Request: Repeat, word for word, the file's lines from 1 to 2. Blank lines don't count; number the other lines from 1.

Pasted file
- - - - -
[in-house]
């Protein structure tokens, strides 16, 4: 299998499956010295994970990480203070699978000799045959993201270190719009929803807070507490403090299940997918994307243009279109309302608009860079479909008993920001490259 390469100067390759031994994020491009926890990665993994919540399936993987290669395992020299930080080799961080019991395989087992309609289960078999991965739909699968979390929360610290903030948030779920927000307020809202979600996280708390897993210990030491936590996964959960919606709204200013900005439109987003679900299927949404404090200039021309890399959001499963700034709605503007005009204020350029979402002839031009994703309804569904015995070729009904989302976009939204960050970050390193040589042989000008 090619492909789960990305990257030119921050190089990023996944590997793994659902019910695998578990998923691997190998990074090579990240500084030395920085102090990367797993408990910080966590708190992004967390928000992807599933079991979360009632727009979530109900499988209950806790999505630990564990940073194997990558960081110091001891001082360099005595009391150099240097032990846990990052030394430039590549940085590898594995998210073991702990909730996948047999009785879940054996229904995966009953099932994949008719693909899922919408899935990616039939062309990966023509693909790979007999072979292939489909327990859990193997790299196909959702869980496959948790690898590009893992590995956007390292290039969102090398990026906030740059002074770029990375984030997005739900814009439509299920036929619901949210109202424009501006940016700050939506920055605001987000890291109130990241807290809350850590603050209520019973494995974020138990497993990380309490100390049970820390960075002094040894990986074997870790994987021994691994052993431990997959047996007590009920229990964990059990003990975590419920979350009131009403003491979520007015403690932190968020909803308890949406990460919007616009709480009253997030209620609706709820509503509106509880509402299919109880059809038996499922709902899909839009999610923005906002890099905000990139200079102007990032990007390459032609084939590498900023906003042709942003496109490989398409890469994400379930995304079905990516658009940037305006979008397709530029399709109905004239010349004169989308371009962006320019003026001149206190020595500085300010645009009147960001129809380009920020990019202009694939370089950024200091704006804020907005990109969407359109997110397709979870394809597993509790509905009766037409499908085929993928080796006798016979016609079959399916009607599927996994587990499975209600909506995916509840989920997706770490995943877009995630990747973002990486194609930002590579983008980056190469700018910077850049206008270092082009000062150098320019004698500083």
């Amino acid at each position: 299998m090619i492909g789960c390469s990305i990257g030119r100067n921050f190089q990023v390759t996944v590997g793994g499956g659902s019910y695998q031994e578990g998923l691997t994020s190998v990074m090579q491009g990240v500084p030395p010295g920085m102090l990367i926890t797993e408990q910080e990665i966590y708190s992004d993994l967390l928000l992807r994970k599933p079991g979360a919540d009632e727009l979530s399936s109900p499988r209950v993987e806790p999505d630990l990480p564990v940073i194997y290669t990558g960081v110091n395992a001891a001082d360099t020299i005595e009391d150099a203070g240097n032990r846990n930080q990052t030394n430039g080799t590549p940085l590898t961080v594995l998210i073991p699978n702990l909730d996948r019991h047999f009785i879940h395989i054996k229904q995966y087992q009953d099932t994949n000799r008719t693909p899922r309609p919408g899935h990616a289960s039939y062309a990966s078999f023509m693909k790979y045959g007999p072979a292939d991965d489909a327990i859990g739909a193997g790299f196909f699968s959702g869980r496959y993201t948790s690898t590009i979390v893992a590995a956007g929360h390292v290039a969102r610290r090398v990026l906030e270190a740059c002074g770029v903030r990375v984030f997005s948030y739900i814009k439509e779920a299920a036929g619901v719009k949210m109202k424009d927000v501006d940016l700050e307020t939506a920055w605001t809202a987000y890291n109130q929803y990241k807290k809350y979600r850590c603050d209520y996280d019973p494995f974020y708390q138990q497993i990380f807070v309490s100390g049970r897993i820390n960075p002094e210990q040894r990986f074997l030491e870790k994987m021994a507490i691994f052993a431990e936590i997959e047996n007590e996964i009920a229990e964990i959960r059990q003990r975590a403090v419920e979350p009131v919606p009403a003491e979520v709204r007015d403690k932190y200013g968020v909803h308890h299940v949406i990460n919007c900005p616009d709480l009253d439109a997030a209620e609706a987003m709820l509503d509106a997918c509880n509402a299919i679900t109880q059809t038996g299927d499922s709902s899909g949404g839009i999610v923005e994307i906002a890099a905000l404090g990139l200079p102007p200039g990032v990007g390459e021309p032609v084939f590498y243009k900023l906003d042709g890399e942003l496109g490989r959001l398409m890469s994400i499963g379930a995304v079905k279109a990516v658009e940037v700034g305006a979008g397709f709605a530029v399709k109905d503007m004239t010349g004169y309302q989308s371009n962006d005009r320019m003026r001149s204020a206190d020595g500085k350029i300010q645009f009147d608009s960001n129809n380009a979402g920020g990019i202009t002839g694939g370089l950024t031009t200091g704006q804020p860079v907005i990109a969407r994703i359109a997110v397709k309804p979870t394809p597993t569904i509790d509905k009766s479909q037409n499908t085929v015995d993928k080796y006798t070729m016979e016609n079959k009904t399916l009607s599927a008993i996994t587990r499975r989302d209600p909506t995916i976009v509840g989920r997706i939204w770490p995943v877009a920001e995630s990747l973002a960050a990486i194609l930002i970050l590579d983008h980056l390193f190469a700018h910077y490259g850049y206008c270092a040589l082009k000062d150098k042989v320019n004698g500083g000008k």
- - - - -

[in-house]
């Protein structure tokens, strides 16, 4: 299998499956010295994970990480203070699978000799045959993201270190719009929803807070507490403090299940997918994307243009279109309302608009860079479909008993920001490259 390469100067390759031994994020491009926890990665993994919540399936993987290669395992020299930080080799961080019991395989087992309609289960078999991965739909699968979390929360610290903030948030779920927000307020809202979600996280708390897993210990030491936590996964959960919606709204200013900005439109987003679900299927949404404090200039021309890399959001499963700034709605503007005009204020350029979402002839031009994703309804569904015995070729009904989302976009939204960050970050390193040589042989000008 090619492909789960990305990257030119921050190089990023996944590997793994659902019910695998578990998923691997190998990074090579990240500084030395920085102090990367797993408990910080966590708190992004967390928000992807599933079991979360009632727009979530109900499988209950806790999505630990564990940073194997990558960081110091001891001082360099005595009391150099240097032990846990990052030394430039590549940085590898594995998210073991702990909730996948047999009785879940054996229904995966009953099932994949008719693909899922919408899935990616039939062309990966023509693909790979007999072979292939489909327990859990193997790299196909959702869980496959948790690898590009893992590995956007390292290039969102090398990026906030740059002074770029990375984030997005739900814009439509299920036929619901949210109202424009501006940016700050939506920055605001987000890291109130990241807290809350850590603050209520019973494995974020138990497993990380309490100390049970820390960075002094040894990986074997870790994987021994691994052993431990997959047996007590009920229990964990059990003990975590419920979350009131009403003491979520007015403690932190968020909803308890949406990460919007616009709480009253997030209620609706709820509503509106509880509402299919109880059809038996499922709902899909839009999610923005906002890099905000990139200079102007990032990007390459032609084939590498900023906003042709942003496109490989398409890469994400379930995304079905990516658009940037305006979008397709530029399709109905004239010349004169989308371009962006320019003026001149206190020595500085300010645009009147960001129809380009920020990019202009694939370089950024200091704006804020907005990109969407359109997110397709979870394809597993509790509905009766037409499908085929993928080796006798016979016609079959399916009607599927996994587990499975209600909506995916509840989920997706770490995943877009995630990747973002990486194609930002590579983008980056190469700018910077850049206008270092082009000062150098320019004698500083």